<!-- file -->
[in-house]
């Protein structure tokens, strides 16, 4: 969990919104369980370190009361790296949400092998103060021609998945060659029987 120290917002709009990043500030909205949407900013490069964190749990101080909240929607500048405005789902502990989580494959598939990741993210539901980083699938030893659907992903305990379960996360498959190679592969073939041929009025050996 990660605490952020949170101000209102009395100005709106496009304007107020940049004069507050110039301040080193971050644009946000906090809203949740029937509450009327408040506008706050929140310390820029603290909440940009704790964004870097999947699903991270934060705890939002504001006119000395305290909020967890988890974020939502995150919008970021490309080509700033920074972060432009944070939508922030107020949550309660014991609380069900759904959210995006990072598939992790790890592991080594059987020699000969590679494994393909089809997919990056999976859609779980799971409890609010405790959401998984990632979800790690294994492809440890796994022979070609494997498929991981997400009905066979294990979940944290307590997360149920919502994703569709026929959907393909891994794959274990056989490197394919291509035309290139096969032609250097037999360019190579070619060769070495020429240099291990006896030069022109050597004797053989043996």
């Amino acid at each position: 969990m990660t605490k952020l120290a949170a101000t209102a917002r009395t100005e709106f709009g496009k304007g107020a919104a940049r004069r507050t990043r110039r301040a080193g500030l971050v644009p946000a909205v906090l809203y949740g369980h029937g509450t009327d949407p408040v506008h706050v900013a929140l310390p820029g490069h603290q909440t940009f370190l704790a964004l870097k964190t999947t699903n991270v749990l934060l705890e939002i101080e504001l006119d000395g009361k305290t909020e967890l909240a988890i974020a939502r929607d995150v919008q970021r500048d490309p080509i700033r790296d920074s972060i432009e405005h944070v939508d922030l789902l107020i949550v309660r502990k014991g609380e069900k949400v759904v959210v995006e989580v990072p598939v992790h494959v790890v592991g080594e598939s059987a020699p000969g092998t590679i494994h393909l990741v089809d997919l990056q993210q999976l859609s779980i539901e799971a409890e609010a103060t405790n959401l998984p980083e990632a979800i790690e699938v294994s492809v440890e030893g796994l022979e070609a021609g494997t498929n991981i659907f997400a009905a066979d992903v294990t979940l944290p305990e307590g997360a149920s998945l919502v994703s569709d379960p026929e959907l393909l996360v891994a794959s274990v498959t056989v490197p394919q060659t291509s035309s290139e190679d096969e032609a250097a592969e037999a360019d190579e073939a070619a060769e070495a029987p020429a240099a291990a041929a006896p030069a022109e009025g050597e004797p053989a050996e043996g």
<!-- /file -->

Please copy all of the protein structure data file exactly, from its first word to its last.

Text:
[in-house]
């Protein structure tokens, strides 16, 4: 969990919104369980370190009361790296949400092998103060021609998945060659029987 120290917002709009990043500030909205949407900013490069964190749990101080909240929607500048405005789902502990989580494959598939990741993210539901980083699938030893659907992903305990379960996360498959190679592969073939041929009025050996 990660605490952020949170101000209102009395100005709106496009304007107020940049004069507050110039301040080193971050644009946000906090809203949740029937509450009327408040506008706050929140310390820029603290909440940009704790964004870097999947699903991270934060705890939002504001006119000395305290909020967890988890974020939502995150919008970021490309080509700033920074972060432009944070939508922030107020949550309660014991609380069900759904959210995006990072598939992790790890592991080594059987020699000969590679494994393909089809997919990056999976859609779980799971409890609010405790959401998984990632979800790690294994492809440890796994022979070609494997498929991981997400009905066979294990979940944290307590997360149920919502994703569709026929959907393909891994794959274990056989490197394919291509035309290139096969032609250097037999360019190579070619060769070495020429240099291990006896030069022109050597004797053989043996």
């Amino acid at each position: 969990m990660t605490k952020l120290a949170a101000t209102a917002r009395t100005e709106f709009g496009k304007g107020a919104a940049r004069r507050t990043r110039r301040a080193g500030l971050v644009p946000a909205v906090l809203y949740g369980h029937g509450t009327d949407p408040v506008h706050v900013a929140l310390p820029g490069h603290q909440t940009f370190l704790a964004l870097k964190t999947t699903n991270v749990l934060l705890e939002i101080e504001l006119d000395g009361k305290t909020e967890l909240a988890i974020a939502r929607d995150v919008q970021r500048d490309p080509i700033r790296d920074s972060i432009e405005h944070v939508d922030l789902l107020i949550v309660r502990k014991g609380e069900k949400v759904v959210v995006e989580v990072p598939v992790h494959v790890v592991g080594e598939s059987a020699p000969g092998t590679i494994h393909l990741v089809d997919l990056q993210q999976l859609s779980i539901e799971a409890e609010a103060t405790n959401l998984p980083e990632a979800i790690e699938v294994s492809v440890e030893g796994l022979e070609a021609g494997t498929n991981i659907f997400a009905a066979d992903v294990t979940l944290p305990e307590g997360a149920s998945l919502v994703s569709d379960p026929e959907l393909l996360v891994a794959s274990v498959t056989v490197p394919q060659t291509s035309s290139e190679d096969e032609a250097a592969e037999a360019d190579e073939a070619a060769e070495a029987p020429a240099a291990a041929a006896p030069a022109e009025g050597e004797p053989a050996e043996g």